Shellac brushing help needed

I'm working on a picture frame and having problems trying to brush schellac. I'm using waxy bullseye clear (dated April 2006). I cut it down to less than 2 lbs.
Previously I padded my shellac and had good results. I thought I had this shellac stuff figured out, now I feel like a knucklehead.
This time I rubbed out and was not happy with the results, so reapplied and rubbed out again, still not happy, had dull spots, etc. In frustration, I stripped all of it off with an alchohol soaked rag.
I think I just put too many coats on too thick, and too fast. Anyone ever had this happen during thier first attempts?
I just reapplied the first coat, and tried to put it on as thin as possible.
How soon should I wait until the next coat? And after how many coats should I stop?
Add pictures here
<% if( /^image/.test(type) ){ %>
<% } %>
<%-name%>
Add image file
Upload
On Feb 27, 10:07 pm, brian_j snipped-for-privacy@yahoo.com wrote:

Dull spots are probably from areas of end grain absorbing the thin cut shellac.

Get the Bullseye in the spray can. No wax, and no oxygen to turn the bug juice into a nondrying gum. Three wet, thin coats, letting each coat dry to the touch. Rub out after an overnight cure.
Add pictures here
<% if( /^image/.test(type) ){ %>
<% } %>
<%-name%>
Add image file
Upload
First, with your previous success at padding, I'd think you'd be padding still (and I recommend it.) Second, use freshly mixed shellac starting with flakes and alcohol. The stuff in the cans is problematic and may or may not be any good regardless of the claims made on the label. After spending so much time and effort on any given project, why cheat on the finish? Freshly mixed shellac is remarkably water-resistant and durable and dries almost as fast as you can rub it on (which is why it's so easy to do many coats.)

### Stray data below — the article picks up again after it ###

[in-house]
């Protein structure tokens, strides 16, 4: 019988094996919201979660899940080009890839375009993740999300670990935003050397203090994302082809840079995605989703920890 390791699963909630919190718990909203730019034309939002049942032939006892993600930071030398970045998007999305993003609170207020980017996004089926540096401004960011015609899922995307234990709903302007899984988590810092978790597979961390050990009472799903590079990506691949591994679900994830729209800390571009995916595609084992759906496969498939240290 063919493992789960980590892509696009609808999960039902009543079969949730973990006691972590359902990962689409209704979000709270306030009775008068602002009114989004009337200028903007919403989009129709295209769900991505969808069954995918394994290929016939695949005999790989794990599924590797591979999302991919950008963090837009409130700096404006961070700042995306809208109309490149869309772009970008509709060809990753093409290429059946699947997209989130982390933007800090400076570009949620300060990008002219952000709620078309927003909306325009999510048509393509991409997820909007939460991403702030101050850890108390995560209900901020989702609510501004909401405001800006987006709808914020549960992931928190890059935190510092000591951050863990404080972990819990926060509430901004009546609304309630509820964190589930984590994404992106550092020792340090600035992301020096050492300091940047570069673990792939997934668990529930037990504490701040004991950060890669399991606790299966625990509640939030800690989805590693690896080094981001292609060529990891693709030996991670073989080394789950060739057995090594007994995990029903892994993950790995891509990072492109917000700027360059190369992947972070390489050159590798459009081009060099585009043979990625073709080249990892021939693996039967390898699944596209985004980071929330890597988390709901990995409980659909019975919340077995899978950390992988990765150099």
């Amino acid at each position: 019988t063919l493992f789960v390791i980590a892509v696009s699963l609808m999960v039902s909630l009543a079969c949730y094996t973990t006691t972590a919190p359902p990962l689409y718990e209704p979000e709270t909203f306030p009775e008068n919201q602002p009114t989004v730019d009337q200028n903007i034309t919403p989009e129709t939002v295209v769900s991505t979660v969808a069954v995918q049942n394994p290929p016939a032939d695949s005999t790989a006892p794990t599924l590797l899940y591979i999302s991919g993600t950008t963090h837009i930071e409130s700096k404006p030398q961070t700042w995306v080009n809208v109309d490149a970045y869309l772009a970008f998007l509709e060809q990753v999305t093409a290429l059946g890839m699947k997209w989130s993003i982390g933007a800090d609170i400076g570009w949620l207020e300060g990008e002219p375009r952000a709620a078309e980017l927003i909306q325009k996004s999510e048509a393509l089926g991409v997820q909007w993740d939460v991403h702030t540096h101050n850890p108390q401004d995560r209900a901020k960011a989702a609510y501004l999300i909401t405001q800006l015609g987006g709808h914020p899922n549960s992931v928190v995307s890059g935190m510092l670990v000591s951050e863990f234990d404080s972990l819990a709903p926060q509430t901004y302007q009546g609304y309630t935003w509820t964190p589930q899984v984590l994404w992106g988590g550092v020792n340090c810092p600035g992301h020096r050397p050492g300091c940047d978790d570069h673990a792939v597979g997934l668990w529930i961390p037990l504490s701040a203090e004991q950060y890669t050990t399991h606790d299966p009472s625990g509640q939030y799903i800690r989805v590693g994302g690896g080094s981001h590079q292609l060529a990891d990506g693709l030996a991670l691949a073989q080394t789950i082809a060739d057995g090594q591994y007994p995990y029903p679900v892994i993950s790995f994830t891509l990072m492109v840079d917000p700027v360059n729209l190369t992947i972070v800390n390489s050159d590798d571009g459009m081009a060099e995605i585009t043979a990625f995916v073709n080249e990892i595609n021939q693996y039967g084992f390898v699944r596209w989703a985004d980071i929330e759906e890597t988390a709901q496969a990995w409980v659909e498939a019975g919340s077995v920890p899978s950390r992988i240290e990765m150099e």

It's not oxygen that does that. The acids in the shellac and the alcohol solvent begin to esterify as soon as they're mixed (oxygen or no) and it's the esterification that sooner or later makes the mixed shellac refuse to dry (and even if it dries, the film formed from old mixed shellac won't be as waterproof as it could be.)
Mixing fresh shellac is too easy to do and the product so superior to the canned stuff that I can't imagine why anyone would use canned shellac on a woodworking project. If you have some questionable shellac around, save it for priming/sealing when you paint the house. But for that end-table or guitar, why not the best?
--
Ron Hock
HOCK TOOLS www.hockfinishes.com
  Click to see the full signature.
Add pictures here
<% if( /^image/.test(type) ){ %>
<% } %>
<%-name%>
Add image file
Upload

Site Timeline

HomeOwnersHub.com is a website for homeowners and building and maintenance pros. It is not affiliated with any of the manufacturers or service providers discussed here. All logos and trade names are the property of their respective owners.